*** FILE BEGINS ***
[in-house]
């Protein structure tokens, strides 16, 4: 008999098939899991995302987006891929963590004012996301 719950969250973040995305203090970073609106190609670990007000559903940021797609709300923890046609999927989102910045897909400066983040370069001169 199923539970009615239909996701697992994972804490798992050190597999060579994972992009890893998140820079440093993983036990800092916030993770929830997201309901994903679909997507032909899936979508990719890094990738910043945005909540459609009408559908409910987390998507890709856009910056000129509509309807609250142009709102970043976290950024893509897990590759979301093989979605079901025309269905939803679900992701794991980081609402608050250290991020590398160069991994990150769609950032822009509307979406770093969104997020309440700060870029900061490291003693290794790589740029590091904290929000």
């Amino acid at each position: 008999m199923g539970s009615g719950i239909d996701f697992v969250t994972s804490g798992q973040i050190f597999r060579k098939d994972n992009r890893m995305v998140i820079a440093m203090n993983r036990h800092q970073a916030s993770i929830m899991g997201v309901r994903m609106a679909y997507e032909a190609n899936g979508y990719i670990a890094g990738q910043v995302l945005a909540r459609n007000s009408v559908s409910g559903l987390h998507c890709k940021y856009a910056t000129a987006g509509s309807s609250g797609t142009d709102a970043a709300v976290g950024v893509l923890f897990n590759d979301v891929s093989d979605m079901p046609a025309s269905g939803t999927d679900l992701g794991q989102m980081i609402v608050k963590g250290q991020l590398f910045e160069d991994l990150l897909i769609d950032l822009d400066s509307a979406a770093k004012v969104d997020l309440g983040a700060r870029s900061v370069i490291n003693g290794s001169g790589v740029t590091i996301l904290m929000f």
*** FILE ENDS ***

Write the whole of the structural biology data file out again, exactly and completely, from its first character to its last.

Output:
[in-house]
């Protein structure tokens, strides 16, 4: 008999098939899991995302987006891929963590004012996301 719950969250973040995305203090970073609106190609670990007000559903940021797609709300923890046609999927989102910045897909400066983040370069001169 199923539970009615239909996701697992994972804490798992050190597999060579994972992009890893998140820079440093993983036990800092916030993770929830997201309901994903679909997507032909899936979508990719890094990738910043945005909540459609009408559908409910987390998507890709856009910056000129509509309807609250142009709102970043976290950024893509897990590759979301093989979605079901025309269905939803679900992701794991980081609402608050250290991020590398160069991994990150769609950032822009509307979406770093969104997020309440700060870029900061490291003693290794790589740029590091904290929000």
């Amino acid at each position: 008999m199923g539970s009615g719950i239909d996701f697992v969250t994972s804490g798992q973040i050190f597999r060579k098939d994972n992009r890893m995305v998140i820079a440093m203090n993983r036990h800092q970073a916030s993770i929830m899991g997201v309901r994903m609106a679909y997507e032909a190609n899936g979508y990719i670990a890094g990738q910043v995302l945005a909540r459609n007000s009408v559908s409910g559903l987390h998507c890709k940021y856009a910056t000129a987006g509509s309807s609250g797609t142009d709102a970043a709300v976290g950024v893509l923890f897990n590759d979301v891929s093989d979605m079901p046609a025309s269905g939803t999927d679900l992701g794991q989102m980081i609402v608050k963590g250290q991020l590398f910045e160069d991994l990150l897909i769609d950032l822009d400066s509307a979406a770093k004012v969104d997020l309440g983040a700060r870029s900061v370069i490291n003693g290794s001169g790589v740029t590091i996301l904290m929000f």